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8 Air-Filtering Plants That Will Boost Your Productivity

Erin Marino
March 20, 2016
Erin Marino
By Erin Marino
mbg Contributor
Erin Marino is the PR and Marketing Manager at The Sill.
Image by Andrea Obzerova / EyeEm / Getty
March 20, 2016

Have you ever heard of "sick building syndrome"?

The term is used to describe symptoms experienced by individuals working or living in large commercial buildings when no other cause for their illness can be detected. Dr. Bill Wolverton, a leading scientist in NASA's Clean Air Study, explains, "When the building occupants are away for a given time, the symptoms usually diminish, only to recur upon re-entry into the building."

These symptoms can include sudden allergies, headache, dizziness, fatigue, respiratory and sinus congestion, and nervous system disorders.

So what's the cause of the majority of these symptoms? Indoor air pollution.

The Environmental Protection Agency now ranks indoor air pollution among the top five threats to human health. Not great news when studies indicate that people spend approximately 90 percent of their time indoors. Indoor air pollution can be caused by a variety of factors, but the most common contributors are mold, pollen, various smoke and gases, household cleaning products, pesticides, synthetic building materials, and poor air circulation. These contributors release toxins such as benzene, formaldehyde, trichloroethylene, xylene, and toluene.

It is important to try to improve your indoor air quality in the home and office even if symptoms are not noticeable now. And one of the best ways to do that is with indoor plants.

Indoor plants don't just look good—they make us feel good mentally and physically, too. They absorb atmospheric toxins and break them down into gentile organic by-products. Studies show that indoor plants can boost morale, productivity, concentration and creativity, and reduce stress, fatigue, sore throats, and colds.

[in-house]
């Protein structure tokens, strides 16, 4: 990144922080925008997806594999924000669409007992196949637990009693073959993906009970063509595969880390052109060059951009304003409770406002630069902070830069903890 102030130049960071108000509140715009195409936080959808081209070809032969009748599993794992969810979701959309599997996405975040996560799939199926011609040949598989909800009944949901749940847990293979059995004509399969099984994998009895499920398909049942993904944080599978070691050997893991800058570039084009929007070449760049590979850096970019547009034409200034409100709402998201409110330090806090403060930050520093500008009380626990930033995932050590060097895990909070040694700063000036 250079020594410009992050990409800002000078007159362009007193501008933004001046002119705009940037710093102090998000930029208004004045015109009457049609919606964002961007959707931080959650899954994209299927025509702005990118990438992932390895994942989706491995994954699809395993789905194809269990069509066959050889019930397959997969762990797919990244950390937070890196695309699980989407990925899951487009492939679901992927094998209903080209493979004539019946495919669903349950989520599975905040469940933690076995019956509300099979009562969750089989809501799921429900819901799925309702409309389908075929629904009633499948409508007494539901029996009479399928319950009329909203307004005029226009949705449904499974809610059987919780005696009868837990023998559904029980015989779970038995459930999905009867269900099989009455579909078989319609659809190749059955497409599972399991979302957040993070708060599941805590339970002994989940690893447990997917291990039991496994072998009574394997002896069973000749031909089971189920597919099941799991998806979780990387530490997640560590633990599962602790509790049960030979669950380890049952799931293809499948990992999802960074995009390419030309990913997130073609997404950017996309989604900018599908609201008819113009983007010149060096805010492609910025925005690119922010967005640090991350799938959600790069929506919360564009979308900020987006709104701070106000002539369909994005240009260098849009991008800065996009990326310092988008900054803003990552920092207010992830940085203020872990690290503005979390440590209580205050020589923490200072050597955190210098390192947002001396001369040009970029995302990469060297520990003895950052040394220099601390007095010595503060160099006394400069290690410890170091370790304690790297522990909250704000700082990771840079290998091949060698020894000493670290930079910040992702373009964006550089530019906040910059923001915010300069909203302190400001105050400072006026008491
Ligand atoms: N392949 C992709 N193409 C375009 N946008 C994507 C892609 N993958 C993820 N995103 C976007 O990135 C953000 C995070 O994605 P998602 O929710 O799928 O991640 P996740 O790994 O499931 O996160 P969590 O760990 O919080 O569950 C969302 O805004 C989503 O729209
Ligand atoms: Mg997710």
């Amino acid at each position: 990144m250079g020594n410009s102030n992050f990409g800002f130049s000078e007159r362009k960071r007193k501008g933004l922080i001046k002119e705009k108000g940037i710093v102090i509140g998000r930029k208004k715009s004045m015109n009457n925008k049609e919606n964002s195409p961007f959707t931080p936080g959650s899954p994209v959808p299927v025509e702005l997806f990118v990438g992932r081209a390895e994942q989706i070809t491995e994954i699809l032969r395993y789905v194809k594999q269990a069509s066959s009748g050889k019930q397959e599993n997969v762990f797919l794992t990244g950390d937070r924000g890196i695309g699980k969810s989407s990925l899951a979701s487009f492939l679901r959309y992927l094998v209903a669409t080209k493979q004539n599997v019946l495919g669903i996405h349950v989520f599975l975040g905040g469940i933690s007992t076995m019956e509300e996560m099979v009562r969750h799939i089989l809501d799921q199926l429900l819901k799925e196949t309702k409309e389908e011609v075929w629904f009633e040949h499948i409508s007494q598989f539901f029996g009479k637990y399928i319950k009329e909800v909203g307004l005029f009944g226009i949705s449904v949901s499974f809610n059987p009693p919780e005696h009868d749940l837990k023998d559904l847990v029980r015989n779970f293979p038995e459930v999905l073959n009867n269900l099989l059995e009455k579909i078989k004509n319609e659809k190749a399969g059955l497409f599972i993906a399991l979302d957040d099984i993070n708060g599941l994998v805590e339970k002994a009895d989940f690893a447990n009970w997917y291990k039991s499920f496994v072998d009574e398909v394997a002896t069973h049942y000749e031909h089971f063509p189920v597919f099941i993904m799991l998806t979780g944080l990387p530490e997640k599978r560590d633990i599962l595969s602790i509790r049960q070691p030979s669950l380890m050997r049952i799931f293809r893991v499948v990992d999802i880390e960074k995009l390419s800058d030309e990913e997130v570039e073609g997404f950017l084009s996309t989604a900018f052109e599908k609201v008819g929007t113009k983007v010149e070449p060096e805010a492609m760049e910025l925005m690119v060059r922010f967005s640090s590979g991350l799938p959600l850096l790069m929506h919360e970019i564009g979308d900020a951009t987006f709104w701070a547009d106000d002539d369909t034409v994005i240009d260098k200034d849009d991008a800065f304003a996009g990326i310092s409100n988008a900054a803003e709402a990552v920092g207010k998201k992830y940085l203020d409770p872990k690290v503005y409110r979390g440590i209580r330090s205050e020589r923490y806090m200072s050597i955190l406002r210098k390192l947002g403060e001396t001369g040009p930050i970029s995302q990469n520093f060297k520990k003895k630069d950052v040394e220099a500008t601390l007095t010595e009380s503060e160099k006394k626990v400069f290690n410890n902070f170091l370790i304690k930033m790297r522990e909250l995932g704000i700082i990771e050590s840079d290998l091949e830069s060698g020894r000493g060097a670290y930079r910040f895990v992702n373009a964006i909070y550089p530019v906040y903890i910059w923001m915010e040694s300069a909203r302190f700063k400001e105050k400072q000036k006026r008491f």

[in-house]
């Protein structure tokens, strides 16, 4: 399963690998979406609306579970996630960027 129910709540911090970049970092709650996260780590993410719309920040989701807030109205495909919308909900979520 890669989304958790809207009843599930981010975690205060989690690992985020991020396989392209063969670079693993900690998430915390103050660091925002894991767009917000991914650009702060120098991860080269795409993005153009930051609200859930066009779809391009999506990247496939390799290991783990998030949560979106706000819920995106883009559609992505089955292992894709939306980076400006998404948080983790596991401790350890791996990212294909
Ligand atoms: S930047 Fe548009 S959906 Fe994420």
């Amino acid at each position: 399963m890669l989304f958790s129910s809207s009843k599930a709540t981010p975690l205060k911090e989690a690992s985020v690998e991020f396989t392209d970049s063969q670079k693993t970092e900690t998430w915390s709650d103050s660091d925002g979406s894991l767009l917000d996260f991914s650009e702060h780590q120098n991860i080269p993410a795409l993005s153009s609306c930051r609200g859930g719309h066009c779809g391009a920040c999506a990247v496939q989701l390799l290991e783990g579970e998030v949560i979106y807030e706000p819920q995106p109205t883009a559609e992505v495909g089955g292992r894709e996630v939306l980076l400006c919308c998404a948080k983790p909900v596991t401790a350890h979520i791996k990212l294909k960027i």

Plants have proved especially beneficial in office settings. They've been shown to improve staff well-being and reduce sick-leave absences. Contact with bits of nature has also been proven to reduce mental fatigue and stress and increase relaxation and self-esteem. Even brief exposure to nature has been shown to make us more altruistic and cooperative. In a 2013 study, touching real foliage—rather than fake foliage made from resin—was shown to elicit an unconscious calming effect on participants.

That's why The Sill just partnered with the Breather app to open "The Oasis," an on-demand botanical sanctuary, in Manhattan for the spring season. We hope that "The Oasis" will offer an escape for New Yorkers, away from the concrete, horns, and winter blues, and serve as an ideal workspace for entrepreneurs, professionals, freelancers, and beyond.

In addition to looking great aesthetically, the indoor plants at "The Oasis" are intended to promote physical and mental wellness, as they have been proven to boost morale, productivity, concentration, and creativity.

Here are a few of the toxin-busting varieties we chose for the space. Take a look, and think about adding a few to your home or office this spring.

Image by Bloomscape

1. Assorted Ferns (Boston, Staghorn, Crocodile) filter formaldehyde, xylene, and toluene.

2. English ivy filters benzene, formaldehyde, trichloroethylene, xylene, and toluene.

3. Spider Plants filter formaldehyde, xylene, and toluene.

4. Chinese Evergreen (Aglaonema) filters benzene and formaldehyde,

5. Snake Plant filters benzene, formaldehyde, trichloroethylene, xylene, and toluene.

6. Pothos/Philodendron filters formaldehyde.

7. Dracaena ("Tarzan") filters benzene, formaldehyde, trichloroethylene, xylene, and toluene.

8. Rubber Plant filters formaldehyde.

Image by Jacqui Miller / Stocksy
If you’re interested in checking out the oasis for yourself, you can make a reservation starting today. Go to, or download the Breather mobile app on iOS and Android for more information.
Erin Marino author page.
Erin Marino

Erin Marino is the PR and Marketing Manager at The Sill. Prior to working with houseplants, she received her bachelor's in religion at Columbia University, with a particular focus on Tibetan Buddhism. Today, Marino lives in New York City and is passionate about indoor plants and animal rights.